Uber finally made its debut Friday on the New York Stock Exchange, ending its decade-long journey from startup to publicly traded company.
So far, it’s been a ho-hum beginning, with shares opening at $42, down from the IPO price. The share price is hovering just under $44.
Thirteen people, including executives, early employees, drivers and customers, were on the balcony for the historic bell ringing that opened the markets Friday. Noticeable absentees were co-founder Garrett Camp and former CEO and co-founder Travis Kalanick, who was ousted from the company in June 2017 after a string of scandals around Uber’s business practices.
Kalanick, who still sits on the board and has an 8.6% stake in Uber, wasn’t part of the opening bell ceremony. However, Kalanick and Camp were both at the NYSE for the event.
Here is who participated in the opening bell ceremony.
The bell ringer
Austin Geidt, who rang the bell, was employee No. 4 when she started as an intern in 2010, and is one of Uber’s earliest employees.
Geidt joined Uber in 2010 and has since worked in numerous positions at the company. She led Uber’s expansion in hundreds of new cities and dozens of new countries. Geidt now heads up strategy for Uber’s Advanced Technologies Group, the unit working on autonomous vehicles.
CEO Dara Khosrowshahi stood next to Geidt at the opening of the market Friday. Khosrowshahi joined Uber in 2017 after Kalanick resigned and the board launched an extensive search for an executive who could change the culture at the company and prepare it for an eventual IPO.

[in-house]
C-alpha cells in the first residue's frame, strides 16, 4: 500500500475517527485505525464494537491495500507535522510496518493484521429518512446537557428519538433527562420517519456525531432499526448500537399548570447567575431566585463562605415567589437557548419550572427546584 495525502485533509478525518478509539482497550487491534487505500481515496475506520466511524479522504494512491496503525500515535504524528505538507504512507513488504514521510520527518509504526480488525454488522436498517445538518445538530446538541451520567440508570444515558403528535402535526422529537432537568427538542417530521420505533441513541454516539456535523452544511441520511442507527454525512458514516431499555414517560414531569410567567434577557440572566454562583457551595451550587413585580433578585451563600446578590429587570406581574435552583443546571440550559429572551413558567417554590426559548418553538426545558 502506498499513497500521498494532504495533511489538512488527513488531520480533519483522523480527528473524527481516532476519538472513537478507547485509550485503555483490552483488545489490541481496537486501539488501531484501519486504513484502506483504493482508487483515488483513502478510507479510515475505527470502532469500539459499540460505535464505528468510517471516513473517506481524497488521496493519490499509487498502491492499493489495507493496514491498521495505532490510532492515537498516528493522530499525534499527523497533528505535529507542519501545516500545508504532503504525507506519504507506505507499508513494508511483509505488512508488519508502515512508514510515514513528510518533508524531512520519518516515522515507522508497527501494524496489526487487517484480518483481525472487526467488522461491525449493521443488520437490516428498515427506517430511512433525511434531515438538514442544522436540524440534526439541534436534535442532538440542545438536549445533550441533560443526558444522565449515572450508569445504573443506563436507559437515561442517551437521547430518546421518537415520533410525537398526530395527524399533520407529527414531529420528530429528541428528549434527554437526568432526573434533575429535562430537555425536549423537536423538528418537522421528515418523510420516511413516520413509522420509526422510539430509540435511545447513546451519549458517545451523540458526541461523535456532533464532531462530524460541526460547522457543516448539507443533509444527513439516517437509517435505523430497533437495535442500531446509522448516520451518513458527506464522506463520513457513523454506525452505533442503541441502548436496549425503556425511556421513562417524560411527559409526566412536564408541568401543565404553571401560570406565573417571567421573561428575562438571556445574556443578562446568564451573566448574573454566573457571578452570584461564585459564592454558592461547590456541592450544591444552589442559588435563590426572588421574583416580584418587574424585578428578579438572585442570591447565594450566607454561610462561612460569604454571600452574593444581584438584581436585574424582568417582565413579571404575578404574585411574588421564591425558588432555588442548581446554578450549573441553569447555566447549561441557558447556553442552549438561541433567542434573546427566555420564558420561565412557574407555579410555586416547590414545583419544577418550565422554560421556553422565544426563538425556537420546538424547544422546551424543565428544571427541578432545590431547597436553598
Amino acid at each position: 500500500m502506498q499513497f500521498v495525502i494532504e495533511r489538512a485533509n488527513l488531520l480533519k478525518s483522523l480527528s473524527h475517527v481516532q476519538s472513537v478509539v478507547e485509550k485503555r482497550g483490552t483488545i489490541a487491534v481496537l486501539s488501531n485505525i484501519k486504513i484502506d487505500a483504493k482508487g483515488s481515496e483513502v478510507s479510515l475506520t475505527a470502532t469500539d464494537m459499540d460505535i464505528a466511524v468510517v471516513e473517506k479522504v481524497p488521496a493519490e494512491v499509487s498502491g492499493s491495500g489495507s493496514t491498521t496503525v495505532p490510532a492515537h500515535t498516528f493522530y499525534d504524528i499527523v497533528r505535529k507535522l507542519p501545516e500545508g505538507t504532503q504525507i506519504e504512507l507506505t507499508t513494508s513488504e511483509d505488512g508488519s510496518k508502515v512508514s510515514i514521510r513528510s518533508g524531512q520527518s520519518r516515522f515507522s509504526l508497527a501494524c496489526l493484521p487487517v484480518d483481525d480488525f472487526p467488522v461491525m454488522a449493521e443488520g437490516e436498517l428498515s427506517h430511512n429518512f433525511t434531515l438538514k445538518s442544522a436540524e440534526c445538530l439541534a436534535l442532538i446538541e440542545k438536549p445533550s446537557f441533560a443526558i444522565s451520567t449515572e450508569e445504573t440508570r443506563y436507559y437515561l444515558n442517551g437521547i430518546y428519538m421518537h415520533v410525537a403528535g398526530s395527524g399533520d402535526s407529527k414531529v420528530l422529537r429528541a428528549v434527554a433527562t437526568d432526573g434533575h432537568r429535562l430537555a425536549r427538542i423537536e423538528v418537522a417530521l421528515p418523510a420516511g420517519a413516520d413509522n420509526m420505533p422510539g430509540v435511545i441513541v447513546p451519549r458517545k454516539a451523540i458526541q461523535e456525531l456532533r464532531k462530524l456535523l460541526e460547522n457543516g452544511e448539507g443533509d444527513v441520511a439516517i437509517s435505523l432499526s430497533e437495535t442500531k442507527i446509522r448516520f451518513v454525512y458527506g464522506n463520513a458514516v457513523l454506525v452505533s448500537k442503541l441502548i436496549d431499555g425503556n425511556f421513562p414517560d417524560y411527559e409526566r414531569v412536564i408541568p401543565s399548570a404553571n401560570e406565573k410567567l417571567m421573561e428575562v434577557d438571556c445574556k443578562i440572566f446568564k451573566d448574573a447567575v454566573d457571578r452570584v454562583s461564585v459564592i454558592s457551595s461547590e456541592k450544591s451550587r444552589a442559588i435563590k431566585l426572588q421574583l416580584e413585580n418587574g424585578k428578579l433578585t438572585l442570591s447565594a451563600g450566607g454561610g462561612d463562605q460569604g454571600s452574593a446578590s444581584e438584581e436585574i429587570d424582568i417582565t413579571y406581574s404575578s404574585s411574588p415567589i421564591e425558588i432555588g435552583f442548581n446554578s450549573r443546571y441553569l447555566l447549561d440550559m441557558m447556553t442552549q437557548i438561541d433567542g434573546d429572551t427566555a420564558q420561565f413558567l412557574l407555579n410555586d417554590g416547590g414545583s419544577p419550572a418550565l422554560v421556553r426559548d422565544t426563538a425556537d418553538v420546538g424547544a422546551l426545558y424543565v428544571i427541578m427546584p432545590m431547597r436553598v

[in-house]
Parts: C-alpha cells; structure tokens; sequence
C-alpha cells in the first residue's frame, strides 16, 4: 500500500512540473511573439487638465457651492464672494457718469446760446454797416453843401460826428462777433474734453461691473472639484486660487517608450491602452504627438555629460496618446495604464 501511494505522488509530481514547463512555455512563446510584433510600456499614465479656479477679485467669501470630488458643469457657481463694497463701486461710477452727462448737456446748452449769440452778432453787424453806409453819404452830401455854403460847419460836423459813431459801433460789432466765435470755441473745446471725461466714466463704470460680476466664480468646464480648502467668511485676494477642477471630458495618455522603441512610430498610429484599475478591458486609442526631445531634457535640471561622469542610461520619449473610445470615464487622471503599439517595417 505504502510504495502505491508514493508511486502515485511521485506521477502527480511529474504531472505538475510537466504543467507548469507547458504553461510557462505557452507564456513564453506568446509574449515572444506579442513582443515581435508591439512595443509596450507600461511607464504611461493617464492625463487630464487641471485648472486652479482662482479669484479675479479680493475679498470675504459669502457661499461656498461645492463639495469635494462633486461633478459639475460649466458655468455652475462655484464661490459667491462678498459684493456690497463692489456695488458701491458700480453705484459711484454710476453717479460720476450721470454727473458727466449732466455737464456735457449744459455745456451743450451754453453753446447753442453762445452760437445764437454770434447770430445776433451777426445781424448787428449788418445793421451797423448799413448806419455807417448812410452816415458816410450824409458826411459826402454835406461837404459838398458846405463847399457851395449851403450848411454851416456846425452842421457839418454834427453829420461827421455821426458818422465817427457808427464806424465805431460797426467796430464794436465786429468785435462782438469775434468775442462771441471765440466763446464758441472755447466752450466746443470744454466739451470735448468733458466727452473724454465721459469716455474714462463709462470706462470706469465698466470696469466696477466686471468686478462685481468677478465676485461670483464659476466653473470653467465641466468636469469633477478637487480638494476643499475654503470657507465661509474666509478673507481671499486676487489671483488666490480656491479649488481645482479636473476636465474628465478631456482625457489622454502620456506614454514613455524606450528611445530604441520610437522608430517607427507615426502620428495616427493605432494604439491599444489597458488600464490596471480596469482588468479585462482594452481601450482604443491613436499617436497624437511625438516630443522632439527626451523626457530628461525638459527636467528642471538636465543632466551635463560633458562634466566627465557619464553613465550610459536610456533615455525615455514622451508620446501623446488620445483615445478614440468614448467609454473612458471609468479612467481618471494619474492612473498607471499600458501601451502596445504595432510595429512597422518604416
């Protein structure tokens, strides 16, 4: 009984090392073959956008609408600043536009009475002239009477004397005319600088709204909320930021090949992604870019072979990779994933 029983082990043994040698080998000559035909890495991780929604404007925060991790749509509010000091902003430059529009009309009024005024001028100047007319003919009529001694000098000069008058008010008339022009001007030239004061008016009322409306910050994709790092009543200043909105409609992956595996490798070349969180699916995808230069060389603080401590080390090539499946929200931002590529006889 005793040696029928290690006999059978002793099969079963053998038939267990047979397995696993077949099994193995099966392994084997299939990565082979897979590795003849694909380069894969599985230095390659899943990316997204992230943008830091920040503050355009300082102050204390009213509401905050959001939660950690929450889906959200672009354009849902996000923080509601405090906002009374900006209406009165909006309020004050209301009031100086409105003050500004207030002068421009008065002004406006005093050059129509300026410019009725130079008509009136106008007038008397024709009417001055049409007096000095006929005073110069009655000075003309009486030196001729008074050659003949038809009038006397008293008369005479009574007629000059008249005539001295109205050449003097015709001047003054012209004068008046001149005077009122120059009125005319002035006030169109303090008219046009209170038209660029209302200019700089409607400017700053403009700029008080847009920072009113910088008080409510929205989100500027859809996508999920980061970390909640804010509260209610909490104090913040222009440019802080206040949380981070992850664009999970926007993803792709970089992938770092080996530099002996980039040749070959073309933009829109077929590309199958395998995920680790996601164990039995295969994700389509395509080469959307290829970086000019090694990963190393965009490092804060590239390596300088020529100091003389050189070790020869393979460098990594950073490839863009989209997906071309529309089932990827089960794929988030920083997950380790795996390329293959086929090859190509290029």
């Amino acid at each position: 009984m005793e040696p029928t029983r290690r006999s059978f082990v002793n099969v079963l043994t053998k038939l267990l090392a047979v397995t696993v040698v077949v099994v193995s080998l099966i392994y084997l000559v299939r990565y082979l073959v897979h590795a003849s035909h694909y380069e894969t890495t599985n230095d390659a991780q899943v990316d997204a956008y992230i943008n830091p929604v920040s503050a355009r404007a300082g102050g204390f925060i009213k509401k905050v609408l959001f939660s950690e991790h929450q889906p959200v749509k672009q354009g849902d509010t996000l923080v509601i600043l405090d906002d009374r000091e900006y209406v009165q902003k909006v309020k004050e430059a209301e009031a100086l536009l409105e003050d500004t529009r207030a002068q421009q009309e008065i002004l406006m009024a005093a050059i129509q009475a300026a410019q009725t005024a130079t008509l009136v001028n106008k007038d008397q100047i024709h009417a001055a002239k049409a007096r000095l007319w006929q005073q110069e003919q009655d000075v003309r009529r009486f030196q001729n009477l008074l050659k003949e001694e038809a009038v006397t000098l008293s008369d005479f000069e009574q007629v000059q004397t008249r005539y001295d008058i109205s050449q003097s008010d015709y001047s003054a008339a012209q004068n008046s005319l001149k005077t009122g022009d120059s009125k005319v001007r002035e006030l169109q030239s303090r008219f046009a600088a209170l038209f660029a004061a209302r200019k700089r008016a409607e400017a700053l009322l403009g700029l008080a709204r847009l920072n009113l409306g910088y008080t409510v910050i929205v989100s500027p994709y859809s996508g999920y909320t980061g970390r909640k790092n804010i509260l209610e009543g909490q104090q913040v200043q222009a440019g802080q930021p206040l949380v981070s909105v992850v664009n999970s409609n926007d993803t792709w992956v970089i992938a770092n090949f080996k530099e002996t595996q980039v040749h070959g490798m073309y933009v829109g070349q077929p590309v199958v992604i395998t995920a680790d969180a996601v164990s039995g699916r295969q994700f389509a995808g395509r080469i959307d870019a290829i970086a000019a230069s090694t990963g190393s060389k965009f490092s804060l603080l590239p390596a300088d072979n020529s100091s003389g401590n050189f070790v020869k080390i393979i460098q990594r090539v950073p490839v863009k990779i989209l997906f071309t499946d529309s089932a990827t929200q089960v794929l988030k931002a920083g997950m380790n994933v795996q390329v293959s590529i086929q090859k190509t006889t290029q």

Uber CTO Thuan Pham has been with the company since 2013. Prior to coming to Uber, Pham was vice president of engineering at VMware.
Rachel Holt, vice president and head of New Mobility, was also on hand. Holt has worked at Uber since October 2011, when the company was live in just three cities. In May 2016, she became VP and regional general manager of Uber’s operations in the U.S. and Canada.
She was promoted to head up new mobility in June 2018. She’s responsible for the ramp-up and onboarding of additional mobility services, including public transit integration, scooters, car rentals and bikes.
Other executives included Pierre-Dimitry Gore-Coty and Andrew MacDonald, both vice presidents and regional general managers at Uber, as well as Jason Droege, a vice president who heads up Uber Eats.
Droege, who joined Uber in 2014, has the official title of head of UberEverything. This is the team that created the food delivery service Uber Eats, which now operates in 35 countries.
Uber had five drivers on hand for the opening bell, who represented different services and geographies.
Among the drivers were:
- Jerry Bruner, a Los Angeles-based driver who is a military veteran and former professional golfer. Bruner has completed more than 30,000 Uber trips.
- Tiffany Hanna, a military veteran, is based out of Springfield, Missouri. Hanna is a truck driver who uses the Uber Freight carrier app.
- Jonelle Bain, a New York-based driver. Uber, which shared the bios of the drivers, said Bain is taking coding classes and plans to become a software engineer.
- Onur Kerey is a driver based out of London. Kerey is deaf. According to his bio, “He doesn’t let his disability get in the way of his passion for driving or connecting with others.”
- J. Alexander Palacio Sanchez is based in Australia and has been driving with Uber since 2015. His true passion is acting, according to Uber, and at the urging of his riders, he auditioned for the role of Kevin in “The Heights” — and landed it.
One customer, Elise Wu, also participated in the opening bell. Wu owns Kampai, a family of restaurants in France that serves affordable cuisine made available for delivery through Uber Eats.